You can say that the urban fabric of Paris (and indeed  all great cities) is composed of some basic elements: first are the famous civic buildings from the travel book checklist: Notre Dame, the Eiffel Tower, the Louvre; and second, the townhouses and small scale urban buildings in between, typically with cafes and stores at street level. Then there are the variations on public space, ranging in character from the monumental green gardens of Luxemborg and the hardscaped plaza at the entrance of the Louvre, to more intimate spaces, as in the lively outdoor rooms of the Latin Quarter. Finally, lets not forget to count the great pedestrian streets: avenues for dining and shopping like Champes Elysee, the bridges that receive the breeze of the Seine, the continuous sidewalk connections between one’s front door and the day’s daily coffee and bread.

The four elements of all great cities: fabric buildings, civic monuments, great pedestrian streets, & public spaces.

What if Paris could only keep one of these elements? Which is the more essential to Paris’ identity? Which is more important to the visitors who make Paris a top travel destination in the world? Imagine that the French Ministry of Transportation was to reduce either the great monuments or the great neighborhoods to parking lots to accommodate increasing auto ownership. Imagine that Corbusier’s plan for Paris had been taken seriously.

My guess is that even the ever-present Eiffel Tower is actually a small part of the lives of the millions of resident Parisians. My guess is that newlyweds would still go to Paris from throughout the world to sit in cafes and wonder upward at the cast iron balconies considering what life was like in one of the world’s most liveable cities — even if Paris lacked the Arc D’Triumph.

To choose between public spaces and streets is more difficult, but I doubt that the parks and plazas of Paris would be used as much, or at all, if they required a freeway commute to reach.

Paris does not have to choose between its dignified urban residences, inspiring civic buildings, great streets and cherished public spaces. Even secondary elements such as the subway system or bicycle network, are in place and the city is committed to them. But as urbanists in Miami we must prioritize. To achieve high-quality urbanism of this kind, as has not been built as the norm in the US in one hundred years, requires an education process, a reprioritisation of public funding, a hundred instructive meetings with both the public and the responsible agencies.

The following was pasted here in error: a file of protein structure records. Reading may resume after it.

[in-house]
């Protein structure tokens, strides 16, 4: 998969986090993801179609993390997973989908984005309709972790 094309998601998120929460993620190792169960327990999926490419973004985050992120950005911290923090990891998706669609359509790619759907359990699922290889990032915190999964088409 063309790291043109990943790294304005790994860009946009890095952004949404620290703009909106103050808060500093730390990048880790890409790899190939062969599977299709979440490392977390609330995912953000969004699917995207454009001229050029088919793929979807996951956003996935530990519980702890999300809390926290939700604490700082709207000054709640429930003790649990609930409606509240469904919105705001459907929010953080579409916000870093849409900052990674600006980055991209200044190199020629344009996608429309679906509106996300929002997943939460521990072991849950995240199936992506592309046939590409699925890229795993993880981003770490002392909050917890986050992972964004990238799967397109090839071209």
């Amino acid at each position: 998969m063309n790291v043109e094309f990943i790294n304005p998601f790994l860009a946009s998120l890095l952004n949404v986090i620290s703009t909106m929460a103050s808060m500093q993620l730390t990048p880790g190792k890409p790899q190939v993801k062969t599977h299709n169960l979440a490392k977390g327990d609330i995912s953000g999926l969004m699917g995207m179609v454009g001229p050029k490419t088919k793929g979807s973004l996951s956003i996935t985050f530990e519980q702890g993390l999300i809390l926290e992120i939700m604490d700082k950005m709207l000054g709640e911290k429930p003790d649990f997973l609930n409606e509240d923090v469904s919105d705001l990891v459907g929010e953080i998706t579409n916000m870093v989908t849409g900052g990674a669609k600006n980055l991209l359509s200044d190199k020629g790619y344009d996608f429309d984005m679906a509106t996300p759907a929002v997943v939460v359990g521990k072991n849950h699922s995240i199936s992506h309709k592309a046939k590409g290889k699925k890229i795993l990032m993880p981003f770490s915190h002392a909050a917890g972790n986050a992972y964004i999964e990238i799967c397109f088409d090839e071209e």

The latest economic downturn is making us choose between these four elements of great cities, not because we haven’t any longer the resources to build them all, but because the budgets that would otherwise be spent on planning, education, and involvement, on the dialogue about urbanism as a choiceworthy endeavor, has been reduced, and we must focus our energies. Consider this ranking: great streets, dignified fabric buildings, proud public spaces, and monumental civic buildings.

The popular dialogue in Miami concerning these four elements seems to value the reverse order. Starchitect new buildings (the stadium, Arsht Center, etc.) and experimental forms of landscape architecture (Bicentennial Park) are most likely to be on the minds of the city and county commisioners. But the streets and buildings of our daily routine need, if only by virtue of being more plentiful items than the other two, far more consideration than they are currently given. If I take just one point home as an urbanist visiting Paris, it is that we should focus our effort to make Miami a truly liveable city by building high-quality, walkable, multi-modal streets with urban infill buildings that define the street as a place of shared activity — in the way of Paris.

Jason King, AICP is a Town Planner at Dover, Kohl and Partners Town Planners and has worked on numerous award winning city and regional plans . 

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12 Responses to Notes on Paris (for Miami)

  1. Cheesehead says:

    Great article, I’m heading there in early November, can’t wait!


  2. Mike Moskos says:

    Every city in the U.S. is slowly, but surely changing, including Miami. Imagine what will happen when gas rises to something approaching its real value and more people (as the young are already doing) must abandon the American Dream of the suburban lifestyle brought to you by massive investments in collector roads, interstate highways and low interest rates (only for suburban houses) courtesy of our masters at the Fed.


  3. Hank Sanchez-Resnik says:


    I live in Paris four months out of every year-for all the reasons you give. And I’m working on making Miami less…of what it has been and more like Paris. One can dream, right? Hope to meet you someday.


  4. Peter says: